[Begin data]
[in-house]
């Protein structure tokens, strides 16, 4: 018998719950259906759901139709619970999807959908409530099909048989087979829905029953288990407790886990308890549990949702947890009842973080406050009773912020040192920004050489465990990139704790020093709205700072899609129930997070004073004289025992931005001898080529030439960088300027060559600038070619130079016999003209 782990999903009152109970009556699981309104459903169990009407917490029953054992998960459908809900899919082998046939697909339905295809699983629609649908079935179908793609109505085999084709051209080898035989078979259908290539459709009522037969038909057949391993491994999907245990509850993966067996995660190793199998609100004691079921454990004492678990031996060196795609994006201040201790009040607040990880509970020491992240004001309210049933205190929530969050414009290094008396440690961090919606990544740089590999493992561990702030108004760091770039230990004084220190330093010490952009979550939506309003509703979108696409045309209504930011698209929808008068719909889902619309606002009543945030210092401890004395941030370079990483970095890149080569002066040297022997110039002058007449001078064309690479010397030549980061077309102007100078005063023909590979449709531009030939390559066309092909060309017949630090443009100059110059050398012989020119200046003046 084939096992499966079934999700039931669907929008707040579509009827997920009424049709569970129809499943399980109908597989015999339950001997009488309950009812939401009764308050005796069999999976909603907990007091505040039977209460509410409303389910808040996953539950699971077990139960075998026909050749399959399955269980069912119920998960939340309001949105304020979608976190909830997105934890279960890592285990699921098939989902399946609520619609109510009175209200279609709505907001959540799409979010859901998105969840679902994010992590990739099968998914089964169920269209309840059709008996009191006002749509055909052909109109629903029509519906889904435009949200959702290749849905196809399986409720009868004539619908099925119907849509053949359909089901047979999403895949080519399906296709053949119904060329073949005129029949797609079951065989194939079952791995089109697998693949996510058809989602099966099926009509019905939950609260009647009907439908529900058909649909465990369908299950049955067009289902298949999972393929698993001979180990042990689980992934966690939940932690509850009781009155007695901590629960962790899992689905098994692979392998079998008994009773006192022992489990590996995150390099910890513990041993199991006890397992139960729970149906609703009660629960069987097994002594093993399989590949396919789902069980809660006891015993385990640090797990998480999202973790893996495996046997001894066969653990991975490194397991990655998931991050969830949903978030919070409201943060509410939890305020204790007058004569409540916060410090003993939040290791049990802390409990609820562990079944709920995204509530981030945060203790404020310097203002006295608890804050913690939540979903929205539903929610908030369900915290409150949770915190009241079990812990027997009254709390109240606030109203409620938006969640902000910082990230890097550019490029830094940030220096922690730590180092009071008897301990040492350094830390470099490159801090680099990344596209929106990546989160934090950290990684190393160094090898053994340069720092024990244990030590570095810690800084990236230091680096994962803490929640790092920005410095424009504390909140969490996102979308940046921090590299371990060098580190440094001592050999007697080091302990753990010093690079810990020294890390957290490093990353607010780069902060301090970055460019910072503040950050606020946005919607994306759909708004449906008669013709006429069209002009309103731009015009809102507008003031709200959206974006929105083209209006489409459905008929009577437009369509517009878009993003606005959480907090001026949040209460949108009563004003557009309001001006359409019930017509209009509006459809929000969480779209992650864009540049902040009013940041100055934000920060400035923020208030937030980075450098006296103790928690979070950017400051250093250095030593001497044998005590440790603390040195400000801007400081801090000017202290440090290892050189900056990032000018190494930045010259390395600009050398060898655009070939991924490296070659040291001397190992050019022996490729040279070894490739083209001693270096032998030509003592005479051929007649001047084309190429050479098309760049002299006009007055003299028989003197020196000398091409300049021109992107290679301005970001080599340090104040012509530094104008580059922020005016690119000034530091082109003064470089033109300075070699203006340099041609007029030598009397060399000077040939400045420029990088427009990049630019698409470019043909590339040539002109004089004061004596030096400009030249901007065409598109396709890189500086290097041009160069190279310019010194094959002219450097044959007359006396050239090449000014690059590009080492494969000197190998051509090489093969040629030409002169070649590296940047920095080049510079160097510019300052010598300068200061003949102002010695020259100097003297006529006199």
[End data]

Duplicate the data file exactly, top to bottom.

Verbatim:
[in-house]
């Protein structure tokens, strides 16, 4: 018998719950259906759901139709619970999807959908409530099909048989087979829905029953288990407790886990308890549990949702947890009842973080406050009773912020040192920004050489465990990139704790020093709205700072899609129930997070004073004289025992931005001898080529030439960088300027060559600038070619130079016999003209 782990999903009152109970009556699981309104459903169990009407917490029953054992998960459908809900899919082998046939697909339905295809699983629609649908079935179908793609109505085999084709051209080898035989078979259908290539459709009522037969038909057949391993491994999907245990509850993966067996995660190793199998609100004691079921454990004492678990031996060196795609994006201040201790009040607040990880509970020491992240004001309210049933205190929530969050414009290094008396440690961090919606990544740089590999493992561990702030108004760091770039230990004084220190330093010490952009979550939506309003509703979108696409045309209504930011698209929808008068719909889902619309606002009543945030210092401890004395941030370079990483970095890149080569002066040297022997110039002058007449001078064309690479010397030549980061077309102007100078005063023909590979449709531009030939390559066309092909060309017949630090443009100059110059050398012989020119200046003046 084939096992499966079934999700039931669907929008707040579509009827997920009424049709569970129809499943399980109908597989015999339950001997009488309950009812939401009764308050005796069999999976909603907990007091505040039977209460509410409303389910808040996953539950699971077990139960075998026909050749399959399955269980069912119920998960939340309001949105304020979608976190909830997105934890279960890592285990699921098939989902399946609520619609109510009175209200279609709505907001959540799409979010859901998105969840679902994010992590990739099968998914089964169920269209309840059709008996009191006002749509055909052909109109629903029509519906889904435009949200959702290749849905196809399986409720009868004539619908099925119907849509053949359909089901047979999403895949080519399906296709053949119904060329073949005129029949797609079951065989194939079952791995089109697998693949996510058809989602099966099926009509019905939950609260009647009907439908529900058909649909465990369908299950049955067009289902298949999972393929698993001979180990042990689980992934966690939940932690509850009781009155007695901590629960962790899992689905098994692979392998079998008994009773006192022992489990590996995150390099910890513990041993199991006890397992139960729970149906609703009660629960069987097994002594093993399989590949396919789902069980809660006891015993385990640090797990998480999202973790893996495996046997001894066969653990991975490194397991990655998931991050969830949903978030919070409201943060509410939890305020204790007058004569409540916060410090003993939040290791049990802390409990609820562990079944709920995204509530981030945060203790404020310097203002006295608890804050913690939540979903929205539903929610908030369900915290409150949770915190009241079990812990027997009254709390109240606030109203409620938006969640902000910082990230890097550019490029830094940030220096922690730590180092009071008897301990040492350094830390470099490159801090680099990344596209929106990546989160934090950290990684190393160094090898053994340069720092024990244990030590570095810690800084990236230091680096994962803490929640790092920005410095424009504390909140969490996102979308940046921090590299371990060098580190440094001592050999007697080091302990753990010093690079810990020294890390957290490093990353607010780069902060301090970055460019910072503040950050606020946005919607994306759909708004449906008669013709006429069209002009309103731009015009809102507008003031709200959206974006929105083209209006489409459905008929009577437009369509517009878009993003606005959480907090001026949040209460949108009563004003557009309001001006359409019930017509209009509006459809929000969480779209992650864009540049902040009013940041100055934000920060400035923020208030937030980075450098006296103790928690979070950017400051250093250095030593001497044998005590440790603390040195400000801007400081801090000017202290440090290892050189900056990032000018190494930045010259390395600009050398060898655009070939991924490296070659040291001397190992050019022996490729040279070894490739083209001693270096032998030509003592005479051929007649001047084309190429050479098309760049002299006009007055003299028989003197020196000398091409300049021109992107290679301005970001080599340090104040012509530094104008580059922020005016690119000034530091082109003064470089033109300075070699203006340099041609007029030598009397060399000077040939400045420029990088427009990049630019698409470019043909590339040539002109004089004061004596030096400009030249901007065409598109396709890189500086290097041009160069190279310019010194094959002219450097044959007359006396050239090449000014690059590009080492494969000197190998051509090489093969040629030409002169070649590296940047920095080049510079160097510019300052010598300068200061003949102002010695020259100097003297006529006199």